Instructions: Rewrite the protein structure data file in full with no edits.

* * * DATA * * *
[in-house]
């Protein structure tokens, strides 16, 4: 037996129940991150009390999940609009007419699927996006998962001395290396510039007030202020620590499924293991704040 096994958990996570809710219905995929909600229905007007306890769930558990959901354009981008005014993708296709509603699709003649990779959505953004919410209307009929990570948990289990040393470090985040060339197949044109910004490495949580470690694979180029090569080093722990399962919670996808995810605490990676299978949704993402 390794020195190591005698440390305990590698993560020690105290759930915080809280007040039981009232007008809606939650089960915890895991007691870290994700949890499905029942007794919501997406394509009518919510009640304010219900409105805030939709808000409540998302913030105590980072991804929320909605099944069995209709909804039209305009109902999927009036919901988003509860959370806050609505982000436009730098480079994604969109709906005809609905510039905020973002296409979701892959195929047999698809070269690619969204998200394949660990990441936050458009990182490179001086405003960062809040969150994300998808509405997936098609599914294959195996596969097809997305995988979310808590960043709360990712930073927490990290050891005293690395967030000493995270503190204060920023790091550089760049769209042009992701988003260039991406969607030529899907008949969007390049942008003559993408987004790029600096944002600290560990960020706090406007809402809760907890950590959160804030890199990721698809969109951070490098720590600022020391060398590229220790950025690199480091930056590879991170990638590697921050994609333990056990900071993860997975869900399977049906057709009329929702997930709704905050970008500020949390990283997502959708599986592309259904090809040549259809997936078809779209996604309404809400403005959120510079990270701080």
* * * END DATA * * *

[in-house]
């Protein structure tokens, strides 16, 4: 037996129940991150009390999940609009007419699927996006998962001395290396510039007030202020620590499924293991704040 096994958990996570809710219905995929909600229905007007306890769930558990959901354009981008005014993708296709509603699709003649990779959505953004919410209307009929990570948990289990040393470090985040060339197949044109910004490495949580470690694979180029090569080093722990399962919670996808995810605490990676299978949704993402 390794020195190591005698440390305990590698993560020690105290759930915080809280007040039981009232007008809606939650089960915890895991007691870290994700949890499905029942007794919501997406394509009518919510009640304010219900409105805030939709808000409540998302913030105590980072991804929320909605099944069995209709909804039209305009109902999927009036919901988003509860959370806050609505982000436009730098480079994604969109709906005809609905510039905020973002296409979701892959195929047999698809070269690619969204998200394949660990990441936050458009990182490179001086405003960062809040969150994300998808509405997936098609599914294959195996596969097809997305995988979310808590960043709360990712930073927490990290050891005293690395967030000493995270503190204060920023790091550089760049769209042009992701988003260039991406969607030529899907008949969007390049942008003559993408987004790029600096944002600290560990960020706090406007809402809760907890950590959160804030890199990721698809969109951070490098720590600022020391060398590229220790950025690199480091930056590879991170990638590697921050994609333990056990900071993860997975869900399977049906057709009329929702997930709704905050970008500020949390990283997502959708599986592309259904090809040549259809997936078809779209996604309404809400403005959120510079990270701080």